Bolton Council cuts budget for sexual health as STD numbers rise in England
- Council reduces cuts sexual health budget by 6.7%
- Cuts will see main sexual health hub open 4 days only and smaller clinics close completely from July
- Government figures show sexually transmitted diseases increasing dramatically across England
Council documents discovered by the Northern Quota show that Bolton Council is cutting funding for its sexual health services by £331,827 from July.
Bolton NHS Foundation Trust, which provides sexual health services across the town, states on its website that it is reducing its main clinic to a 4 days-a-week service, cutting evening appointments and closing three smaller clinics in the area.
The move comes as national figures show a sharp rise in sexually transmitted diseases across the UK. Public Health figures show Bolton also has below the regional and national levels of chlamydia and HIV screening with higher than the national rates of new diagnoses of syphilis.
A spokesperson for Bolton Council responded by saying the changes to funding were approved by the cabinet in November before the current Conservative council came into power.
They added: “Commissioners have sought to ensure that the most vulnerable can access sexual health services in the most appropriate way.”
Salford City Council, which is part of the same contract for sexual health services, has maintained its funding levels.
Councils across England have seen central government funding for sexual health services slashed. Between 2013/14 and 2017/18 the public health grant to local authorities decreased by 8 per cent in real terms from £2.7bn to £2.4bn (comparing spending on like-for-like services).
In 2018, the government confirmed a 2.6 per cent cut in the public health grant for 2019/20.
A Department of Health and Social Care spokesperson said: “Local authorities know their communities best – we have given them £3bn this year in ring-fenced funding to provide public health services, including sexual health. Data shows the number of people able to access sexual health services has actually increased in recent years. Many councils now offer a range of options to improve access and convenience, with almost a fifth of chlamydia tests now accessed online.
“Prevention is at the heart of the NHS Long Term Plan, and we will soon be publishing a green paper exploring other ways to improve the public’s health.”
A 2019 report by the House of Commons Health and Social Care Committee states:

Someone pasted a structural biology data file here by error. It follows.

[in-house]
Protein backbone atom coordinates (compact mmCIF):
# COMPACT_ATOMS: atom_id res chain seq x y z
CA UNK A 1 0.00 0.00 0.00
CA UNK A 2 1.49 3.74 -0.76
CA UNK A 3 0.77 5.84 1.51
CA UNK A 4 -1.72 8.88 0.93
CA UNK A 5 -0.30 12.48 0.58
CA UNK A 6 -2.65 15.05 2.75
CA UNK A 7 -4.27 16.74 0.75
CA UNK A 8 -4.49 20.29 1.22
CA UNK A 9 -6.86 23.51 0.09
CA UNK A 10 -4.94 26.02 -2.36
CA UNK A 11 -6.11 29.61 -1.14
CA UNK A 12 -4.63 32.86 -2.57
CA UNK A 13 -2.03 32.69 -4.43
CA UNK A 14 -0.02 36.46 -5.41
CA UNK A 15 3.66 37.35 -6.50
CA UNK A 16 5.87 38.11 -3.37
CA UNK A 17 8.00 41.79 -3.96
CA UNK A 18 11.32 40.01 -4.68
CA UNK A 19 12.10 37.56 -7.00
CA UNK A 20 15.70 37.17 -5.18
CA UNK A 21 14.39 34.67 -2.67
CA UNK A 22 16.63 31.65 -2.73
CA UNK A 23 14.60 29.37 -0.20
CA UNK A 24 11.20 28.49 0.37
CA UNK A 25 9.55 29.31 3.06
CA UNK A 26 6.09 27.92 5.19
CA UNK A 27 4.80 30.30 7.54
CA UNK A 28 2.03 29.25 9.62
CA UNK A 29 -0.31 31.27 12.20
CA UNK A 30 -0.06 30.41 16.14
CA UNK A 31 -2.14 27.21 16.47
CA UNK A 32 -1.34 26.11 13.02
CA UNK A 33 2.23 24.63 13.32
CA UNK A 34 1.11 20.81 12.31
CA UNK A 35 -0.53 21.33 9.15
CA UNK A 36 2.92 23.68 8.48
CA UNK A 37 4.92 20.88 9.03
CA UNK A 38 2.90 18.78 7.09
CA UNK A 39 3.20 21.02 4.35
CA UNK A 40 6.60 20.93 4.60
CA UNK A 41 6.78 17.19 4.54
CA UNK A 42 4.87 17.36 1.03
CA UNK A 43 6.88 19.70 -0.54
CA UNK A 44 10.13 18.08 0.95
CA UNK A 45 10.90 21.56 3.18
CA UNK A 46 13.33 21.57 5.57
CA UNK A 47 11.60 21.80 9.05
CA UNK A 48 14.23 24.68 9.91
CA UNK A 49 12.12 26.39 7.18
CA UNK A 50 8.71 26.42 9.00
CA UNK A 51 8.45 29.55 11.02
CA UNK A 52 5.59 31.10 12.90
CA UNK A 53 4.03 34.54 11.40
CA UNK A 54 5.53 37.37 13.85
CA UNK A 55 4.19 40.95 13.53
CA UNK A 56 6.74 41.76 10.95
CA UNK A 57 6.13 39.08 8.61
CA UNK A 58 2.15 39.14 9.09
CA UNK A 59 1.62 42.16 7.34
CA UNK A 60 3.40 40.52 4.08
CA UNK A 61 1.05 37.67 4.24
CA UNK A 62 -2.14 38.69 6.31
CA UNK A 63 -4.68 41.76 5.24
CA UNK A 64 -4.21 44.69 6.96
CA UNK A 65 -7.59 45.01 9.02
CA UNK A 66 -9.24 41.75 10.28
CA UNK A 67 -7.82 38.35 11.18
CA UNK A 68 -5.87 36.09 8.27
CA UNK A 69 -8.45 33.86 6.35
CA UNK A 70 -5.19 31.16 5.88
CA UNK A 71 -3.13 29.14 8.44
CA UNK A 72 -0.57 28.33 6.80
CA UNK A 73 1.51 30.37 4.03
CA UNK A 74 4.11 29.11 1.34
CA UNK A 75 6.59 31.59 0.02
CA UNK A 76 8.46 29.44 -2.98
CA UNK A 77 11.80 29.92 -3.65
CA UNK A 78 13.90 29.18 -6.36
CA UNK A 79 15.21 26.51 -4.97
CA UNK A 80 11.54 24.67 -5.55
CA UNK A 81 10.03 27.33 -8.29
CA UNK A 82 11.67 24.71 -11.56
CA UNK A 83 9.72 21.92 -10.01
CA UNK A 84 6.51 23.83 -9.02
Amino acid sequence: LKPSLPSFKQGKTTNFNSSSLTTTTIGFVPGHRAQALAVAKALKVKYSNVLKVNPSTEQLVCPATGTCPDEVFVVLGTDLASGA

Cuts to spending on sexual health, as with other areas of public health expenditure, are a false economy because they lead to higher financial costs for the wider health system
It adds: “Inadequate sexual health services may also lead to serious personal long- term health consequences for individuals and jeopardise other public health campaigns such as the fight against antimicrobial resistance.”
Sexual health charity the Terrence Higgns Trust (THT) says cuts to sexual health services disproportionally affect members of minority groups such as those from LGBT and BAME communities.
Debbie Laycock, head of policy and public affairs at Terrence Higgins Trust, said: “These groups – including BAME communities, young people, people living with HIV and gay and bisexual men – are once again disproportionally affected by new STI rates. Gay and bisexual men for example accounted for 75% of new syphilis cases.
“A range of sexual health services must be available, including different options for testing and support, but this must not come at the expense of vital face-to-face services.”
Bolton Council said it has carried out an impact assessment and that those groups with protected characteristics as specified under the Equality Act 2010 were considered but failed to specify what it was doing to reduce this impact.
Matt, an 18-year-old gay man who uses services at the Bolton clinics, said: “Its is awful, if anything they need to increase the budget.”
“I already have to wait a long time to be seen for a routine appointment.”
A spokesperson for Bolton Council denied there were long waits, saying: “We monitor the service against the following measures: symptomatic patients are seen within 48 hours and non-urgent cases are seen within two weeks. The service consistently operates within these measures.”
Bolton NHS Foundation Trust declined to comment.